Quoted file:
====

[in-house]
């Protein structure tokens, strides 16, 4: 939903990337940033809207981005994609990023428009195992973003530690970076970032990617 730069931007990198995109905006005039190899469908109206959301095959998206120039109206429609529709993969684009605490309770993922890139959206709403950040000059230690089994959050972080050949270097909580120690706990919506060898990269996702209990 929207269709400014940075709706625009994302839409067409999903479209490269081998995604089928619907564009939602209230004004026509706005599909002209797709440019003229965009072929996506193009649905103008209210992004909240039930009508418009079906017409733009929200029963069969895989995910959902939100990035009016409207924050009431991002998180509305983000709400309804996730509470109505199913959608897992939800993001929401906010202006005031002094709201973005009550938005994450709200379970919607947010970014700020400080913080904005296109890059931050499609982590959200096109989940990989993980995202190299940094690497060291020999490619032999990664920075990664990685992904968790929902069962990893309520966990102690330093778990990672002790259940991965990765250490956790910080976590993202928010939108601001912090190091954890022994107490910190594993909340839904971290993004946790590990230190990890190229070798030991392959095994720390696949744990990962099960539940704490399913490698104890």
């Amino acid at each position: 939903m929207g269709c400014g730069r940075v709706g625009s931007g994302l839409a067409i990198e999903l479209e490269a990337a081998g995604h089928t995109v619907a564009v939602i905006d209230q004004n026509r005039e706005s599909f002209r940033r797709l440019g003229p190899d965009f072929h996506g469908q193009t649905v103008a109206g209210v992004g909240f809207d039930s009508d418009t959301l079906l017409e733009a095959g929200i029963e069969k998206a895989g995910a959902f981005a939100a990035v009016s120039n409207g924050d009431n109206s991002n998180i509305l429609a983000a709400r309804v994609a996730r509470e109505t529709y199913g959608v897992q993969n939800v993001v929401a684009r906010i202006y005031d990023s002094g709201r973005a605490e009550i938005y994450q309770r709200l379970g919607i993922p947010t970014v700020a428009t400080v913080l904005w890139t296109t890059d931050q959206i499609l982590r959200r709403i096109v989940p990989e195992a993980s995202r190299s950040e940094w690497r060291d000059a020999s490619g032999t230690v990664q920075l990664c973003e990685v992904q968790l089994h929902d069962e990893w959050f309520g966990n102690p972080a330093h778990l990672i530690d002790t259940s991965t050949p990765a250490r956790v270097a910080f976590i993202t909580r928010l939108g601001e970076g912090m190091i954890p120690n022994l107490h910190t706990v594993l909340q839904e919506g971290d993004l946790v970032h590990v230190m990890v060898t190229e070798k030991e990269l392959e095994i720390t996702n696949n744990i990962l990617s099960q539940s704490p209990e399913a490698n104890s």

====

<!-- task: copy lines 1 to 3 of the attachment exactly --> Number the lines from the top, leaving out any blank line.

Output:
[in-house]
């Protein structure tokens, strides 16, 4: 939903990337940033809207981005994609990023428009195992973003530690970076970032990617 730069931007990198995109905006005039190899469908109206959301095959998206120039109206429609529709993969684009605490309770993922890139959206709403950040000059230690089994959050972080050949270097909580120690706990919506060898990269996702209990 929207269709400014940075709706625009994302839409067409999903479209490269081998995604089928619907564009939602209230004004026509706005599909002209797709440019003229965009072929996506193009649905103008209210992004909240039930009508418009079906017409733009929200029963069969895989995910959902939100990035009016409207924050009431991002998180509305983000709400309804996730509470109505199913959608897992939800993001929401906010202006005031002094709201973005009550938005994450709200379970919607947010970014700020400080913080904005296109890059931050499609982590959200096109989940990989993980995202190299940094690497060291020999490619032999990664920075990664990685992904968790929902069962990893309520966990102690330093778990990672002790259940991965990765250490956790910080976590993202928010939108601001912090190091954890022994107490910190594993909340839904971290993004946790590990230190990890190229070798030991392959095994720390696949744990990962099960539940704490399913490698104890």
């Amino acid at each position: 939903m929207g269709c400014g730069r940075v709706g625009s931007g994302l839409a067409i990198e999903l479209e490269a990337a081998g995604h089928t995109v619907a564009v939602i905006d209230q004004n026509r005039e706005s599909f002209r940033r797709l440019g003229p190899d965009f072929h996506g469908q193009t649905v103008a109206g209210v992004g909240f809207d039930s009508d418009t959301l079906l017409e733009a095959g929200i029963e069969k998206a895989g995910a959902f981005a939100a990035v009016s120039n409207g924050d009431n109206s991002n998180i509305l429609a983000a709400r309804v994609a996730r509470e109505t529709y199913g959608v897992q993969n939800v993001v929401a684009r906010i202006y005031d990023s002094g709201r973005a605490e009550i938005y994450q309770r709200l379970g919607i993922p947010t970014v700020a428009t400080v913080l904005w890139t296109t890059d931050q959206i499609l982590r959200r709403i096109v989940p990989e195992a993980s995202r190299s950040e940094w690497r060291d000059a020999s490619g032999t230690v990664q920075l990664c973003e990685v992904q968790l089994h929902d069962e990893w959050f309520g966990n102690p972080a330093h778990l990672i530690d002790t259940s991965t050949p990765a250490r956790v270097a910080f976590i993202t909580r928010l939108g601001e970076g912090m190091i954890p120690n022994l107490h910190t706990v594993l909340q839904e919506g971290d993004l946790v970032h590990v230190m990890v060898t190229e070798k030991e990269l392959e095994i720390t996702n696949n744990i990962l990617s099960q539940s704490p209990e399913a490698n104890s």